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Location: Auckland, New Zealand

Thursday, June 25, 2009

Developers told to get Maori input to plan rewrite

Developers of subdivision which would have dumped effluent on waahi tapu near the mouth of the Taieri River have been told to revised their plans in consultation with local iwi.

Te Runanga o Otakou and Taieri whanau told Clutha Distric Council's hearings panel that Duggan and Varney's 23-lot development was culturally inappropriate and would destroy bird habitats and block access over a headland during high tide.

The panel has given the applicants a month to provide altered plans which take into consideration the cultural importance of the area.

Kiri Fraser, a member of the Moturata Taieri whanau, says it's a good decision and protection and enhancement of cultural values was important to the whanau.


Stronger governance is being cited as the reason for improved productivity on Maori farms.

Kingi Smiler, the chair of the annual Maori farming awards, says all of this year's finalists had a clear separation between management and governance.

This year's Ahuwhenua Trophy was taken out by Pakarae Whangara B5, a 5600 hectare sheep and beef farm north of Gisborne.

Mr Smiler says the field days run by the finalists are getting the recipe for success out to Maori landowners.

Next year's awards will focus on the dairy sector.


Manurewa Marae could soon be awash with kai.

The Manukau Institute of Technology is using spare land at the marae to run a national certificate course in horticulture.

School head Dave Bradshaw says students will landscape the marae and build a sustainable vegetable garden.

He says there will be a return to the community, with surplus vegetables distributed to the whanau.

The course at Manurewa Marae begins next month.


A row over the future of Wellington's Pipitea Marae has resulted in an unexpected boost to the Port Nicholson Block settlement.

In order to hand back the Thorndon-based marae to Taranaki Whanui claimants, the Crown had to make a side deal with Ngati Poneke Maori Association, which had a perpetual lease over the property.

Supplementary estimates being debated in Parliament this week show the Crown is paying the association $1.7 million to change the lease.

Ngati Poneke negotiator Paul Morgan says a special general meeting of the kapa haka's predominantly elderly membership voted to put the money back into the new trust which will own and run the marae.

The trust includes equal representation from Ngati Poneke and the Port Nicholson Block Settlement Trust.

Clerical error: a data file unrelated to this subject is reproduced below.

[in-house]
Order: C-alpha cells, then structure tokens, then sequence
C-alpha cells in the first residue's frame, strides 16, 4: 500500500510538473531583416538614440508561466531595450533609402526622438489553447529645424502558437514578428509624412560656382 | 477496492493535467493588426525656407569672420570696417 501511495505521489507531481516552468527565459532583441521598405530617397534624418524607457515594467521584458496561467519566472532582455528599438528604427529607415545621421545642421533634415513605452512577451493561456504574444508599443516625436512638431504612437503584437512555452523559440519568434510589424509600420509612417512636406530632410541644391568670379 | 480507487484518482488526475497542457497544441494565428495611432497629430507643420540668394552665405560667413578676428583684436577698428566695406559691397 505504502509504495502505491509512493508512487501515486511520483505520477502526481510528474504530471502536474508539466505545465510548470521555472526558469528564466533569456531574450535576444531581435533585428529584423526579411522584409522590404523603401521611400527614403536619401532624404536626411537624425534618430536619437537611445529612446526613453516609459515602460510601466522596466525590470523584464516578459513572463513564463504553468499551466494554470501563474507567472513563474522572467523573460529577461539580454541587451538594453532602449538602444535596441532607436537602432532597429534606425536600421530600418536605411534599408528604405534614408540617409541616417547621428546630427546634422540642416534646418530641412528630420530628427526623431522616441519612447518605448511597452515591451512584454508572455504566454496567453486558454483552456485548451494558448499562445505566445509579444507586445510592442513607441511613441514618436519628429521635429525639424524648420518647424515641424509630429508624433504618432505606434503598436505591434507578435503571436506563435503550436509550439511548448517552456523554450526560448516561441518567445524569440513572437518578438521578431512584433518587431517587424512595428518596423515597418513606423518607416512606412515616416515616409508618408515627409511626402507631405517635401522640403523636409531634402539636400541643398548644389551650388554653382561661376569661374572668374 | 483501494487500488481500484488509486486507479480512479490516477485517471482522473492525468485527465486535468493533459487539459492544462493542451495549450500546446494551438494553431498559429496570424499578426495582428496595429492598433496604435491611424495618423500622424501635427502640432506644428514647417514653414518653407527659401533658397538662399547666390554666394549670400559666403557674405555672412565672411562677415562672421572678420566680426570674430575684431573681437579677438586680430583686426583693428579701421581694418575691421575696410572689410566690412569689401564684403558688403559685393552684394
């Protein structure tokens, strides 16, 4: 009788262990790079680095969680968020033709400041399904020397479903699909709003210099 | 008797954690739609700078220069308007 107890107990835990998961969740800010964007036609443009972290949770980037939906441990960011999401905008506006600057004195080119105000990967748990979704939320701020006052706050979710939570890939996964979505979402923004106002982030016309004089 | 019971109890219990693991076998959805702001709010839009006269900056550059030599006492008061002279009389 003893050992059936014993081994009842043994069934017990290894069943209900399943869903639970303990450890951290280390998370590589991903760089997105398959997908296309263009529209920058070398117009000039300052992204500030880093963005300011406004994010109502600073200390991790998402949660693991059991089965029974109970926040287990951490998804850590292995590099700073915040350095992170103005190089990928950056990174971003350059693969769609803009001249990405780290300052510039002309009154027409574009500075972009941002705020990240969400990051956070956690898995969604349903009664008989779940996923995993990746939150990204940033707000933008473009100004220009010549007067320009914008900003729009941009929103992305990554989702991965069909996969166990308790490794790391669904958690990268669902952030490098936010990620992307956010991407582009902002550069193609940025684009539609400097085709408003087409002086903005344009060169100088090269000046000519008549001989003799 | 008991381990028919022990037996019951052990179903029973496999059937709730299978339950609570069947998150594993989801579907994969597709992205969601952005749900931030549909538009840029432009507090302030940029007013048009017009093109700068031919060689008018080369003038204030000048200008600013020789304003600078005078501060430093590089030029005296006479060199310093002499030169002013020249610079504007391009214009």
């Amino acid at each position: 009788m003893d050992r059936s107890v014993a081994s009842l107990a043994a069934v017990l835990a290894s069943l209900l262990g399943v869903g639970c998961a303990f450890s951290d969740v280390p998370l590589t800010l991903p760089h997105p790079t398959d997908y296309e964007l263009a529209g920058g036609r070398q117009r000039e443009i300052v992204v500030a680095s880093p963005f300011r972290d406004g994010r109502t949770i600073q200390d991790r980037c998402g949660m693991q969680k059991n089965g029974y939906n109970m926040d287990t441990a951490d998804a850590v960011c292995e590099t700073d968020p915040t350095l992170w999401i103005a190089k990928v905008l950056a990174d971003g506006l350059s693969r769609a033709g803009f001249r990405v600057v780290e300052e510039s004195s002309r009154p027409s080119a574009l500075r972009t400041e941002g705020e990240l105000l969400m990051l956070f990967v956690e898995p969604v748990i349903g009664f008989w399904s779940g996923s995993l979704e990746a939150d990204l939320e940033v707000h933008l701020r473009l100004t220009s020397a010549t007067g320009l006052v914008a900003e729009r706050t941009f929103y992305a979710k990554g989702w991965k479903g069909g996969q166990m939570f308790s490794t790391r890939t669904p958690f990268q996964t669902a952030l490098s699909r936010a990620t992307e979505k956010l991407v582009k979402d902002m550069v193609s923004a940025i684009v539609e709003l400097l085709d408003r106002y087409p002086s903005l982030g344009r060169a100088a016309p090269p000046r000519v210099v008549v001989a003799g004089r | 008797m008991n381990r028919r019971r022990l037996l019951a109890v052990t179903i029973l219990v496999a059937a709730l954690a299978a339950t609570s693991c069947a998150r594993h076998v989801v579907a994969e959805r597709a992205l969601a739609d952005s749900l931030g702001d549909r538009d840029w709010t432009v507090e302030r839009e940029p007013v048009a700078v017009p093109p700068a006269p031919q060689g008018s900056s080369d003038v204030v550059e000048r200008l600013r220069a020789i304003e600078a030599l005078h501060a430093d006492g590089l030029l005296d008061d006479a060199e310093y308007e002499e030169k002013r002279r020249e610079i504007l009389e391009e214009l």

“Taranaki Whanui who have been and are part of Ngati Poneke over nearly 80 years now have essentially formalized that relationship, they are recognised owners of the land and marae as well as respecting the tradition and history of Ngati Poneke Association, so a new future and they will have the resources available to look at the redevelopment of the marae into the future,” Mr Morgan says.

The marae is due to be passed over to the new trust on July the first.


A Ngai Tahu woman has found she can't grow snails fast enough to meet demand.

Raewynne Achten started Silver Trail Gourmet Snails after researching untapped business opportunities.

She grows the tiny delicacies on her property in Raukawa Valley near Hastings for supply to restaurants, and recently opened another farm in Onga Onga.

“We farm them in an open pasture method and we’re reliant on rain and the climatic conditions to make the food they’re eating good enough for them to grow on. That was a bit of a struggle this year so numbers were a bit limited but we had just enough snails to keep us going with the restaurants we had on board already, so that’s something we are looking at for next year,” Ms Achten says.

Snails which don't meet restaurant quality could be turned into a gourmet snail pate.


The dream of a Maori theatre for Auckland will be raised again at a Playmarket hui this weekend.

Organiser Steven Bradshaw says the Second Annual Matariki Playwrights Hui at Tatai Te Hono Marae in Grafton will bring together writers, actors and others who have supported the Maori theatrical renaissance.

He says Tamaki Makaurau is home to many established and younger Maori actors, but they have no collective forum where they can hone their craft.

“We've got the population here. I think we need a theatre company. There’s developmental things we can do with workshops, with hui, wananga, and take small steps at growing our art form,” Mr Bradshaw says.

Many Maori playwrights have left live theatre to write for the screen.


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